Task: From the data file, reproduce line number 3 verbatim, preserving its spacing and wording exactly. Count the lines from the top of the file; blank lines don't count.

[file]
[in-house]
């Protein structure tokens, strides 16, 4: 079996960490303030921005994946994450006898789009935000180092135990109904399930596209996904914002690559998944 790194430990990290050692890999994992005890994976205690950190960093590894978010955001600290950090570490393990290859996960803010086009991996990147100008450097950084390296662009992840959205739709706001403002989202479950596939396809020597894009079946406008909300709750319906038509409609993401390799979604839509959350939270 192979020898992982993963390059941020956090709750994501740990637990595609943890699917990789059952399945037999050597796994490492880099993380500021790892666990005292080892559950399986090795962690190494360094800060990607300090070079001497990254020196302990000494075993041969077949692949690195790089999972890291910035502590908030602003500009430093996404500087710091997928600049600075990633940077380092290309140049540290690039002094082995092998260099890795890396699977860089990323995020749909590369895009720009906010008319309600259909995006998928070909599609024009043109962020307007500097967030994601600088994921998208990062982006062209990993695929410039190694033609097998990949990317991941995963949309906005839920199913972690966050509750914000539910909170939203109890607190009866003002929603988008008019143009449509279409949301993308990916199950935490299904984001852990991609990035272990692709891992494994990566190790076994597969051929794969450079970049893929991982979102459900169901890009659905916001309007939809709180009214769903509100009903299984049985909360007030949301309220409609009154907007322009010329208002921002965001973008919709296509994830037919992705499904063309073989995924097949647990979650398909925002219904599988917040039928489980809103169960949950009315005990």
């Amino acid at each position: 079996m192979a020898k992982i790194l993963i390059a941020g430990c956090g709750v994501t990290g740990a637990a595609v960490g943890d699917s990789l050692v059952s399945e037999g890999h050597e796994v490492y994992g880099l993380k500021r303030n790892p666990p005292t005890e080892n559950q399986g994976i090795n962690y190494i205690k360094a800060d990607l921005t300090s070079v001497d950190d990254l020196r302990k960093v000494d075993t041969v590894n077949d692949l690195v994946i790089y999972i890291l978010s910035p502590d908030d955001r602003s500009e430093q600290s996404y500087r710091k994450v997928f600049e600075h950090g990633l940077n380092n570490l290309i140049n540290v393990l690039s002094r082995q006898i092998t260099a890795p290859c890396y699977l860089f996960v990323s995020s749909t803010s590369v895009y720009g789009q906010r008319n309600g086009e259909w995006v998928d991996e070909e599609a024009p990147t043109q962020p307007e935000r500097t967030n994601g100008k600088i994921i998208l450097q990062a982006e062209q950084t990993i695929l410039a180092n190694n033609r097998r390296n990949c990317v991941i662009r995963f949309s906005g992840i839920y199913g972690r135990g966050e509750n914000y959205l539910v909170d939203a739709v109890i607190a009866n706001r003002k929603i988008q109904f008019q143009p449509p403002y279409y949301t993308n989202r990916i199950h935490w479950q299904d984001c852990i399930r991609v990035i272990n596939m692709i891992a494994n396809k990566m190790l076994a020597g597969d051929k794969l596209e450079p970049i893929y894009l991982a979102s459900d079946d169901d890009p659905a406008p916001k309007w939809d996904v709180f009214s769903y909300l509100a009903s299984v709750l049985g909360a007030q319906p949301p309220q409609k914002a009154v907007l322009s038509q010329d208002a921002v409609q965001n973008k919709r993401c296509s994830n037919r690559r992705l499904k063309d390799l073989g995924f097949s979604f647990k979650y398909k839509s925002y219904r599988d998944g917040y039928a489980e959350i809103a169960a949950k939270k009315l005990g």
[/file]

């Amino acid at each position: 079996m192979a020898k992982i790194l993963i390059a941020g430990c956090g709750v994501t990290g740990a637990a595609v960490g943890d699917s990789l050692v059952s399945e037999g890999h050597e796994v490492y994992g880099l993380k500021r303030n790892p666990p005292t005890e080892n559950q399986g994976i090795n962690y190494i205690k360094a800060d990607l921005t300090s070079v001497d950190d990254l020196r302990k960093v000494d075993t041969v590894n077949d692949l690195v994946i790089y999972i890291l978010s910035p502590d908030d955001r602003s500009e430093q600290s996404y500087r710091k994450v997928f600049e600075h950090g990633l940077n380092n570490l290309i140049n540290v393990l690039s002094r082995q006898i092998t260099a890795p290859c890396y699977l860089f996960v990323s995020s749909t803010s590369v895009y720009g789009q906010r008319n309600g086009e259909w995006v998928d991996e070909e599609a024009p990147t043109q962020p307007e935000r500097t967030n994601g100008k600088i994921i998208l450097q990062a982006e062209q950084t990993i695929l410039a180092n190694n033609r097998r390296n990949c990317v991941i662009r995963f949309s906005g992840i839920y199913g972690r135990g966050e509750n914000y959205l539910v909170d939203a739709v109890i607190a009866n706001r003002k929603i988008q109904f008019q143009p449509p403002y279409y949301t993308n989202r990916i199950h935490w479950q299904d984001c852990i399930r991609v990035i272990n596939m692709i891992a494994n396809k990566m190790l076994a020597g597969d051929k794969l596209e450079p970049i893929y894009l991982a979102s459900d079946d169901d890009p659905a406008p916001k309007w939809d996904v709180f009214s769903y909300l509100a009903s299984v709750l049985g909360a007030q319906p949301p309220q409609k914002a009154v907007l322009s038509q010329d208002a921002v409609q965001n973008k919709r993401c296509s994830n037919r690559r992705l499904k063309d390799l073989g995924f097949s979604f647990k979650y398909k839509s925002y219904r599988d998944g917040y039928a489980e959350i809103a169960a949950k939270k009315l005990g």